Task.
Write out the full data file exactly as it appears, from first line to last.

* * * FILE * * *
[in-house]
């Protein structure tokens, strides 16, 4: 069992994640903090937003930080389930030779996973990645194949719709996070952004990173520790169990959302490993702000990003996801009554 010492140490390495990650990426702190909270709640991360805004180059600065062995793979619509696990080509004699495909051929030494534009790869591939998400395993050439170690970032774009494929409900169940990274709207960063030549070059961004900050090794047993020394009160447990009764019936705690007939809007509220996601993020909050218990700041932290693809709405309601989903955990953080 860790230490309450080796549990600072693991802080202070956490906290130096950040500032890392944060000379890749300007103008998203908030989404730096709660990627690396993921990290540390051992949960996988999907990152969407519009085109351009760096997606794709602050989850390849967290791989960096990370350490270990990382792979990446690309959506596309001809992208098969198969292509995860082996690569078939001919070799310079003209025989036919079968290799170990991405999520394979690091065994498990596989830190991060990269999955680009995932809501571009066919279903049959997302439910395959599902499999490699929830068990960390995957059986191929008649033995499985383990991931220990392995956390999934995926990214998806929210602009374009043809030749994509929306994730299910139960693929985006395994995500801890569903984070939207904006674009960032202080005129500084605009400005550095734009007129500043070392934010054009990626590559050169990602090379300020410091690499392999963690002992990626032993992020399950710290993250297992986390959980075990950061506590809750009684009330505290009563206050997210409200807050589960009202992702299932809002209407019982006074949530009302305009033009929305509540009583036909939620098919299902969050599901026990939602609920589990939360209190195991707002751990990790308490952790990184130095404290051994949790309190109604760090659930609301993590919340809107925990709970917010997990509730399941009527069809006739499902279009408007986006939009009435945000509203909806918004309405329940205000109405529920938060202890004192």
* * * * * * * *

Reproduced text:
[in-house]
């Protein structure tokens, strides 16, 4: 069992994640903090937003930080389930030779996973990645194949719709996070952004990173520790169990959302490993702000990003996801009554 010492140490390495990650990426702190909270709640991360805004180059600065062995793979619509696990080509004699495909051929030494534009790869591939998400395993050439170690970032774009494929409900169940990274709207960063030549070059961004900050090794047993020394009160447990009764019936705690007939809007509220996601993020909050218990700041932290693809709405309601989903955990953080 860790230490309450080796549990600072693991802080202070956490906290130096950040500032890392944060000379890749300007103008998203908030989404730096709660990627690396993921990290540390051992949960996988999907990152969407519009085109351009760096997606794709602050989850390849967290791989960096990370350490270990990382792979990446690309959506596309001809992208098969198969292509995860082996690569078939001919070799310079003209025989036919079968290799170990991405999520394979690091065994498990596989830190991060990269999955680009995932809501571009066919279903049959997302439910395959599902499999490699929830068990960390995957059986191929008649033995499985383990991931220990392995956390999934995926990214998806929210602009374009043809030749994509929306994730299910139960693929985006395994995500801890569903984070939207904006674009960032202080005129500084605009400005550095734009007129500043070392934010054009990626590559050169990602090379300020410091690499392999963690002992990626032993992020399950710290993250297992986390959980075990950061506590809750009684009330505290009563206050997210409200807050589960009202992702299932809002209407019982006074949530009302305009033009929305509540009583036909939620098919299902969050599901026990939602609920589990939360209190195991707002751990990790308490952790990184130095404290051994949790309190109604760090659930609301993590919340809107925990709970917010997990509730399941009527069809006739499902279009408007986006939009009435945000509203909806918004309405329940205000109405529920938060202890004192």